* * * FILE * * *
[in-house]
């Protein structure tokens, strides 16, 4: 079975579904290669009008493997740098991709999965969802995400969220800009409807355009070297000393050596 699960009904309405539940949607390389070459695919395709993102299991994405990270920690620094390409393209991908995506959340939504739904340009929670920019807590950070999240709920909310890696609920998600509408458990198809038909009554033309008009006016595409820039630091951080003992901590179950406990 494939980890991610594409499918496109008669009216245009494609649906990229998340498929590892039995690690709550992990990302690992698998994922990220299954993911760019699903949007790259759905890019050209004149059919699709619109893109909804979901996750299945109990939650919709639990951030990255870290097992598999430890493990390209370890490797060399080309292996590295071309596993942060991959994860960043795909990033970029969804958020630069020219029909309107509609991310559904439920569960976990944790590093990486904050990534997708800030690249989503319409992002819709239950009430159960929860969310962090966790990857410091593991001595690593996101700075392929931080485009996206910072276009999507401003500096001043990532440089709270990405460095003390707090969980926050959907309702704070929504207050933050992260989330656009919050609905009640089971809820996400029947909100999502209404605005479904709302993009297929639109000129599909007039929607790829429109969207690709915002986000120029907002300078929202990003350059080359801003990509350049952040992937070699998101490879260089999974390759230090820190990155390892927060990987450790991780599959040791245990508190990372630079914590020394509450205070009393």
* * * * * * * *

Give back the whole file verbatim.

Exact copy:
[in-house]
């Protein structure tokens, strides 16, 4: 079975579904290669009008493997740098991709999965969802995400969220800009409807355009070297000393050596 699960009904309405539940949607390389070459695919395709993102299991994405990270920690620094390409393209991908995506959340939504739904340009929670920019807590950070999240709920909310890696609920998600509408458990198809038909009554033309008009006016595409820039630091951080003992901590179950406990 494939980890991610594409499918496109008669009216245009494609649906990229998340498929590892039995690690709550992990990302690992698998994922990220299954993911760019699903949007790259759905890019050209004149059919699709619109893109909804979901996750299945109990939650919709639990951030990255870290097992598999430890493990390209370890490797060399080309292996590295071309596993942060991959994860960043795909990033970029969804958020630069020219029909309107509609991310559904439920569960976990944790590093990486904050990534997708800030690249989503319409992002819709239950009430159960929860969310962090966790990857410091593991001595690593996101700075392929931080485009996206910072276009999507401003500096001043990532440089709270990405460095003390707090969980926050959907309702704070929504207050933050992260989330656009919050609905009640089971809820996400029947909100999502209404605005479904709302993009297929639109000129599909007039929607790829429109969207690709915002986000120029907002300078929202990003350059080359801003990509350049952040992937070699998101490879260089999974390759230090820190990155390892927060990987450790991780599959040791245990508190990372630079914590020394509450205070009393």